Let’s take a moment and define strong, shall we?
In Google, the first thing it brings up are these two definitions:
1. Having the power to move heavy weights or perform other physically demanding tasks.
“she cut through the water with her strong arms”
synonyms: powerful, muscular, brawny, powerfully built, strapping, sturdy, burly, heavily built, meaty, robust, athletic, tough, rugged, lusty, strong as an ox/horse
2. Able to withstand great force or pressure.
“cotton is strong, hard-wearing, and easy to handle”
synonyms: secure, well built, indestructible, well fortified, well protected, impregnable, solid
… and those are definitely good meanings. Pretty spot-on. And this is evident when we say “strong heroes & heroines” we conjure up the image of fierce warriors, strong and brave in battle. But I want to talk a bit about a different kind of strong.
Character warriors are certainly strong. They’re brave. They’re fierce. They’re tough, and they’re gutsy. They fell hundred of enemy soldiers and it’s their skill with a blade that helps them win the battle. They’re definitely awesome. But I’ll admit that when I read about characters like this, I feel a bit… alienated.
I’m not an athlete. Sure, I do my fair share of distance running and I’m not a 100% couch potato (more like 75%) but I’m no track star either. And when I see all these characters, with their kickassery abilities in combat and how they can do flips and drop-kicks and can KO a grown man within a span of a single breath, it sort of makes me frustrated.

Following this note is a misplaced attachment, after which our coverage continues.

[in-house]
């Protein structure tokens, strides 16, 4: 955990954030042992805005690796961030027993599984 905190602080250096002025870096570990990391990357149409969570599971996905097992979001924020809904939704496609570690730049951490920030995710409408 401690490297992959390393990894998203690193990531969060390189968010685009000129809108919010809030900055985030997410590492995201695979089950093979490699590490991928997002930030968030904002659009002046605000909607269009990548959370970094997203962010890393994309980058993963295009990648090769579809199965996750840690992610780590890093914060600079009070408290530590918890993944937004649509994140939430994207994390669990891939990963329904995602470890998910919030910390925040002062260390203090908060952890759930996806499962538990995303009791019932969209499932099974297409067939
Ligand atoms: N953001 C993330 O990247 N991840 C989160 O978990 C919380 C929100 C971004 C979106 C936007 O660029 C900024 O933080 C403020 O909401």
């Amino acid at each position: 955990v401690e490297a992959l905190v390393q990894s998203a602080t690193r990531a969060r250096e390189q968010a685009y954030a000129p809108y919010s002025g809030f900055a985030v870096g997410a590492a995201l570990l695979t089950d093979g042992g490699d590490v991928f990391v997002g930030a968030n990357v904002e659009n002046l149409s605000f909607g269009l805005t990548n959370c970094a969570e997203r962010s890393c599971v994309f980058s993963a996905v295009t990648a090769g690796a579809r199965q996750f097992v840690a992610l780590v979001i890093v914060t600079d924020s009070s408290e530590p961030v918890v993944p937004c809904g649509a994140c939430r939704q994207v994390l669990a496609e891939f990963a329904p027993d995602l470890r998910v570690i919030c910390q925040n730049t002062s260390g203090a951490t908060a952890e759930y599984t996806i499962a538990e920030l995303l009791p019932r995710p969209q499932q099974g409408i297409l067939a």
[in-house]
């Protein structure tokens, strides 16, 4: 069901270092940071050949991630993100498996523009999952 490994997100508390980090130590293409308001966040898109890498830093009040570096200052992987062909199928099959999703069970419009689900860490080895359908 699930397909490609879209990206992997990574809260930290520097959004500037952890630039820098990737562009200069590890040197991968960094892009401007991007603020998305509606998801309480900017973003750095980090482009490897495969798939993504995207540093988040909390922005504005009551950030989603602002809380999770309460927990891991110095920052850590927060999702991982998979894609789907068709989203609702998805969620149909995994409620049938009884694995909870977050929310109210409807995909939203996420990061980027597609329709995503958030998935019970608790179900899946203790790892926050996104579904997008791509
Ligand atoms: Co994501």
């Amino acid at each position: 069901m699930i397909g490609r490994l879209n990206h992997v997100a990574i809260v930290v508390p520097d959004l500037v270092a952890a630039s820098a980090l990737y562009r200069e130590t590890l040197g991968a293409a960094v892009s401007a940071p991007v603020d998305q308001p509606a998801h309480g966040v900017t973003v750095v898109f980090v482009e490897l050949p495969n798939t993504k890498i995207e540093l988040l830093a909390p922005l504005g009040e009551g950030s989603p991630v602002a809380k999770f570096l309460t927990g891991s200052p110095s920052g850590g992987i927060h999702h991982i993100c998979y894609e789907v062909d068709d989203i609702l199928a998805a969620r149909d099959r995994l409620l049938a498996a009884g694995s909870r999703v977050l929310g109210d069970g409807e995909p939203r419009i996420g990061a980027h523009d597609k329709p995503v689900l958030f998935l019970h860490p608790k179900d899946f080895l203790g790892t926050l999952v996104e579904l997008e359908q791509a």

Don’t get me wrong, I totally love the fact that we have such strong protagonists, especially with the heroines as we slowly break that “damsel-in-distress” mold and empower them, giving them the ability to save their own skins. But it seems like whenever you mention a strong protagonists, the majority of them are the kickass, sword-waving trouser-wearing badasses we see running around.
I’m a logical kind of girl. Hermione and Kestrel are my spirit animals, and my idea of a workout is some nice mental problems instead of running the distance. And while I adore those warriors and their braveheart souls, it sort of leaves me wishing there were a bit more diversity in the definition of a strong character.
Not every character needs to wield a weapon to be strong. They can be witty and clever, quick thinkers and strategists. They can be unyielding and brave, regardless of their skills. They can be sturdy and tough, able to bear the heaviest of burdens and still march ahead. They can be independent and willful, not breaking or bending or ever giving in.
Strong can mean so many things to so many different people, and I’d like to see more characters encompass the different meanings. Strong of heart. Strong of will. Strong of mind. Strong of soul.
Strong does not always equal strength. Strong can mean anything the reader wills it to be.
One thought on “Defining Strong”
I have always interpreted “strong character” as “well written and well rounded character that feels like a real person”. I never interpreted it as literally physically strong, or even mentally strong, so when I came across people who saw it that way I was kind of taken aback. I call a strong character strong in the same way a teacher will call a good essay a “strong essay”. It’s got nothing to do with either physical or mental strength for me, it’s purely about whether or not the character comes alive on the page.